I had no idea there was magma beneath Socorro, New Mexico. When I read about it in this month’s Geology, my first reaction was OMG WE’RE GONNA DIE!. (I’ve been occasionally using the electron microprobe at New Mexico Tech to look at rocks that were metamorphosed around a 380-million-year-old granite. I had no idea that the same kinds of processes were going on, right then, beneath my feet.)
The magma body is 19 km deep in the crust. That’s about 2/3 of the way to the mantle – pretty far from the surface. But the effects are still noticeable, at least if you look at interferometric synthetic aperture radar (which uses satellites to figure out how much the ground surface has changed elevation). The elevation changes are around 2.5 mm/year, which means that I can be excused for not noticing them while I was on the probe.
Geologists (except for me) have known about the magma body for some time, based on evidence from both geophysics and from the landscape, but there’s a paradox. The original landscape evidence came from river gradients: the Rio Grande is gentler upstream of Socorro and steeper downstream, as if the river had been warped upward.(There’s also an older river deposit south of Socorro that is steeper than the current river gradient, so much that it might mean that Socorro has been uplifted 85 meters). But those observations are difficult to reconcile with the thickness of the magma body. It’s only 150 meters thick (although it’s 42 km in diameter), which means it should only take a few hundred years to freeze solid. But landscape looks like it’s been warping for thousands of years. That’s an order of magnitude difference. Ouch. So what’s going on?
Noah Finnegan and Matthew Pritchard (Geology, March 2009) found a solution to the problem – and in the process, give a nice example of ways that geologists can test hypotheses about the past. To figure out how long the uplift has been going on, they looked at a number of different river and alluvial fan surfaces that cross the magma body. Not just the Rio Grande, but also the Rio Puerco and Rio Salado, which join the Rio Grande above Socorro, and old terrace surfaces between Albuquerque and Socorro. (An alternate explanation for the Rio Grande’s shape is that its gradient changes because of the amount of sediment delivered to it by the Rio Puerco. If the magma is responsible, all the rivers and terraces should be warped in ways controlled by the behavior of rock above the magma body. If the sediment is responsible, however, the Rio Grande should behave differently from its tributaries.)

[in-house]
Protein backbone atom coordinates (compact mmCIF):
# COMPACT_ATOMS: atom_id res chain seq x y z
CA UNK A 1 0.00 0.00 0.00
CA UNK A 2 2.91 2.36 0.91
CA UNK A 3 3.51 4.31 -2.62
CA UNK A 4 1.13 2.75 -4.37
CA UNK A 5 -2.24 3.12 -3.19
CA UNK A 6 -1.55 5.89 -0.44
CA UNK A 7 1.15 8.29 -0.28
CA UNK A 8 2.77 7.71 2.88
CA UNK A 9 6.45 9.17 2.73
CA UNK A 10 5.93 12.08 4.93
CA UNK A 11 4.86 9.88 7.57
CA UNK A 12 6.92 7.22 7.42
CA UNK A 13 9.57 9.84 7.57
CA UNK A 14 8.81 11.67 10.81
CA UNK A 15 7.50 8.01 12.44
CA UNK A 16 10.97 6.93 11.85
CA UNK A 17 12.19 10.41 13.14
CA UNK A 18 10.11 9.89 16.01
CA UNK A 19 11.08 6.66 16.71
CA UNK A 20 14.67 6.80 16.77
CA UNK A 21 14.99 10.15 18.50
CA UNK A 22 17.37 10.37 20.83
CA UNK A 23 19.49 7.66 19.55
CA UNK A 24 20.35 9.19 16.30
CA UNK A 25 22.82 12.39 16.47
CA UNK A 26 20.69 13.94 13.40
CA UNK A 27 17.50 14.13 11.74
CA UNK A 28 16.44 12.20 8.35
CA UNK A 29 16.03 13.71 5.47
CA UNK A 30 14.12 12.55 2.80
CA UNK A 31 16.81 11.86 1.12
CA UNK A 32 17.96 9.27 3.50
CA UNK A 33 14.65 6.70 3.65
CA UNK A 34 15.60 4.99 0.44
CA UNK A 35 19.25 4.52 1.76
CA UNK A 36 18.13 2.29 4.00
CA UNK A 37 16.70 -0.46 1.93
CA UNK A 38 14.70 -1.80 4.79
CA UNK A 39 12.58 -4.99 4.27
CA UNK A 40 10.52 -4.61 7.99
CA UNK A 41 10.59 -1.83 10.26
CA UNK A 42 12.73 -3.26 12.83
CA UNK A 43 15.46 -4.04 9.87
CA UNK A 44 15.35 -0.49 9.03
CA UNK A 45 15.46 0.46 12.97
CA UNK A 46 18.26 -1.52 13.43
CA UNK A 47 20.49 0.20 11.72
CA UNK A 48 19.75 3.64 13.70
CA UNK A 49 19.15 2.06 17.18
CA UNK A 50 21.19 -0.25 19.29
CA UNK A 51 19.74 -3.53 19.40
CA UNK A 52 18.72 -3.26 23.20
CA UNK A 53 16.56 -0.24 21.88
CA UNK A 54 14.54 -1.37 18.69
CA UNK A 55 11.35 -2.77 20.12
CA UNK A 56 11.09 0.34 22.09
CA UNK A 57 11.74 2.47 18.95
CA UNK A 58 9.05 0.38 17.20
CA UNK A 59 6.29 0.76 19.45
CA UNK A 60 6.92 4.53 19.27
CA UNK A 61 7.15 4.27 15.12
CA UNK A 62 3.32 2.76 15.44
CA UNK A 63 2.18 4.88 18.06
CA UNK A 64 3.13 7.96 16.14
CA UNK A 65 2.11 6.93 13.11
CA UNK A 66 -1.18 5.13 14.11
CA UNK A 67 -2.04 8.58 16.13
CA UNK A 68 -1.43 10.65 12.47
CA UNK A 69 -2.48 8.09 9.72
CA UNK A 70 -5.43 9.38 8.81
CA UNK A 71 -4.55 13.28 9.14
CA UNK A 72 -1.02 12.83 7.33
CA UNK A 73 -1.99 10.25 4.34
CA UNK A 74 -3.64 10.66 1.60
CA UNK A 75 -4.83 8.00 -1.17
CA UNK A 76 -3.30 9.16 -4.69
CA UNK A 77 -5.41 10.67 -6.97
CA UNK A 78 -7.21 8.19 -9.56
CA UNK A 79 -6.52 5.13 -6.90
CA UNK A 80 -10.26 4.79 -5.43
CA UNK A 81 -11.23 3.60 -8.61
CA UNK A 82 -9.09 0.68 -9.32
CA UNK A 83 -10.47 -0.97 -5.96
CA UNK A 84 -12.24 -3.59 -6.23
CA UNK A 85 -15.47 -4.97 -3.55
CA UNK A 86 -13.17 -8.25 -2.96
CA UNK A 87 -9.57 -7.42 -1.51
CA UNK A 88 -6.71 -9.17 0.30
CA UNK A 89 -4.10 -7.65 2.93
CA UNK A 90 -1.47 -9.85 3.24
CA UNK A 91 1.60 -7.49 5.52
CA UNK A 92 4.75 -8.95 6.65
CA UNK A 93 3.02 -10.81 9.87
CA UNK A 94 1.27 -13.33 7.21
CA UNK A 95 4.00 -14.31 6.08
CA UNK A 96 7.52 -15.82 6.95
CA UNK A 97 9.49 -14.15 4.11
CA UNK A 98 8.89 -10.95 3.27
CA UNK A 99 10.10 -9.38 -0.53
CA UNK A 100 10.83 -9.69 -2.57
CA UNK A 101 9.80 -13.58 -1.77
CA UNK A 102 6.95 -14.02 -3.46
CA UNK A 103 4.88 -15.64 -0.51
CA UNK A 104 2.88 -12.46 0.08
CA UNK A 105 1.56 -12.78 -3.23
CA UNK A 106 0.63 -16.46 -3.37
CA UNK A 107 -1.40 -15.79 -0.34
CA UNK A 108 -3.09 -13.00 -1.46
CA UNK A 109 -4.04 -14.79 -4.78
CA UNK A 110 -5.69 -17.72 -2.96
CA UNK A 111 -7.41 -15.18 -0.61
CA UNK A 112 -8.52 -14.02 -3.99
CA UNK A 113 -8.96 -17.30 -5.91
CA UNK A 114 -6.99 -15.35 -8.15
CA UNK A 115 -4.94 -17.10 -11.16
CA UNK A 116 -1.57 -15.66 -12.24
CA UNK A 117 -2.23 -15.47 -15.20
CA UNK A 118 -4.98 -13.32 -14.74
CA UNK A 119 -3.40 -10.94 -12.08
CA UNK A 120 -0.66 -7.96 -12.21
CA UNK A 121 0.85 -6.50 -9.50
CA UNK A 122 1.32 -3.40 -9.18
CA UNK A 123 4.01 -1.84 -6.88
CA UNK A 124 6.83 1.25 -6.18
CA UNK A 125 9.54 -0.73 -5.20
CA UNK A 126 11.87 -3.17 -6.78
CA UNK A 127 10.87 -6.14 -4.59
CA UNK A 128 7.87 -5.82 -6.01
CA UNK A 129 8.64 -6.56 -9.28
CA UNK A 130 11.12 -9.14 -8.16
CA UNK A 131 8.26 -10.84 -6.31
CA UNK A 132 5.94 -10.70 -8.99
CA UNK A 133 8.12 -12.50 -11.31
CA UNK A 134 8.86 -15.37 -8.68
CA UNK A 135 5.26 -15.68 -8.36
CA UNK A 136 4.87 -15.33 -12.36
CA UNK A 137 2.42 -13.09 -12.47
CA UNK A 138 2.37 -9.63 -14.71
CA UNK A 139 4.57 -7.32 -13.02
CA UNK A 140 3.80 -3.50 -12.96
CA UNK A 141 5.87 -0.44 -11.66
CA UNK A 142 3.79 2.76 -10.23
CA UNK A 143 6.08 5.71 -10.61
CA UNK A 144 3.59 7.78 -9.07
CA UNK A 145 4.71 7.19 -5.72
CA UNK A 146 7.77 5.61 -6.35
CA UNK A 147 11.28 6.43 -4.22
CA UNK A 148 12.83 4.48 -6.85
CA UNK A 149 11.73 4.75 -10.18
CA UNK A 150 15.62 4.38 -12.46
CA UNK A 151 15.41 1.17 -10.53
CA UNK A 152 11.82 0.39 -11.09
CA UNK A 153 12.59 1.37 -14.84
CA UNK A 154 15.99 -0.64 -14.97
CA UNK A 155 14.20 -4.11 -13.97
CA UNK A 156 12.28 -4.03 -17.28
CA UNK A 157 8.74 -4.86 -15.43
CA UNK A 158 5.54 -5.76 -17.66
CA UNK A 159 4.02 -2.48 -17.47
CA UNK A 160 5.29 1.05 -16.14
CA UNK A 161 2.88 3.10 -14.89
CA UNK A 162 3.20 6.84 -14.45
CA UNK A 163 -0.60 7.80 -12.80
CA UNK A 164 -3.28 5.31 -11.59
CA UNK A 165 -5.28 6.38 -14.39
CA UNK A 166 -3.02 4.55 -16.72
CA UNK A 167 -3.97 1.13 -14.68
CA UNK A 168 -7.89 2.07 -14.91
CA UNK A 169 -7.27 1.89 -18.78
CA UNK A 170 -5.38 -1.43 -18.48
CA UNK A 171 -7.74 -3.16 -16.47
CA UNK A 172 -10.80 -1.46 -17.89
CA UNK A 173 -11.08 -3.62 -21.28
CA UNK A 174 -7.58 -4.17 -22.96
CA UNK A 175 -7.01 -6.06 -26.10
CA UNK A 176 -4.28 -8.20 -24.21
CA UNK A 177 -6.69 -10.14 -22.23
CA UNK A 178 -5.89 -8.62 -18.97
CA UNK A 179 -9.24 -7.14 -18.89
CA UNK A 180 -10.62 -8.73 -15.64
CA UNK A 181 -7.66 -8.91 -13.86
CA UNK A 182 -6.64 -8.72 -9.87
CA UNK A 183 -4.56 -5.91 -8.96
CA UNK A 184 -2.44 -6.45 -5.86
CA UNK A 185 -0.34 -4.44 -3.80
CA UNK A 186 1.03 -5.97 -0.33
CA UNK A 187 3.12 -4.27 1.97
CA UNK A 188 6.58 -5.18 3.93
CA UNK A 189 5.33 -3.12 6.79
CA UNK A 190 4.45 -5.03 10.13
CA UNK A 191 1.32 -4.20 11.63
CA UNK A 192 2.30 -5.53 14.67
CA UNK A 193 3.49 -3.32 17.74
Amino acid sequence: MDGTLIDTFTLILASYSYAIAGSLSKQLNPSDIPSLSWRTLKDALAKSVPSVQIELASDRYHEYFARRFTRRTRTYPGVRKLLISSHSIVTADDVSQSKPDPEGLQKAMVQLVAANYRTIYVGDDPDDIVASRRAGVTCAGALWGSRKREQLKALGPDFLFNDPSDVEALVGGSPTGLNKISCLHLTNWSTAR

The Rio Puerco and the Rio Salado show no sign of longterm uplift over the magma body. Neither do the old alluvial fan surfaces. The evidence for uplift during the past century, however, looks good. That means that the magma is young. Really young.
So should I be worried? Well, the mid-crust is pretty far away. On the other hand, in places like the Rio Grande Rift (where the continental crust is being stretched), it’s possible that hot, dense basaltic magma pools in the lower crust, but causes the rock around it to melt. That can lead to eruptions of viscous rhyolite magma. (Think supervolcanoes. Big calderas rather than mountains.) It’s happened in New Mexico in the not-too-distant past (geologically speaking, that is). I don’t know what type of magma is sitting under Socorro, or what type of rock surrounds it. (There are 1.6-billion-year-ish metamorphosed rocks at the surface nearby, but I don’t know what the deeper part of the crust looks like. Metamorphosed mud is easy to melt; the basaltic roots of a Precambrian volcano would take higher temperatures. Either one could potentially be down there.) My gut feeling is that it’s not worth worrying about.
But it’s still cool. Or rather, hot.
N. J. Finnegan, M. E. Pritchard (2009). Magnitude and duration of surface uplift above the Socorro magma body Geology, 37 (3), 231-234 DOI: 10.1130/G25132A.1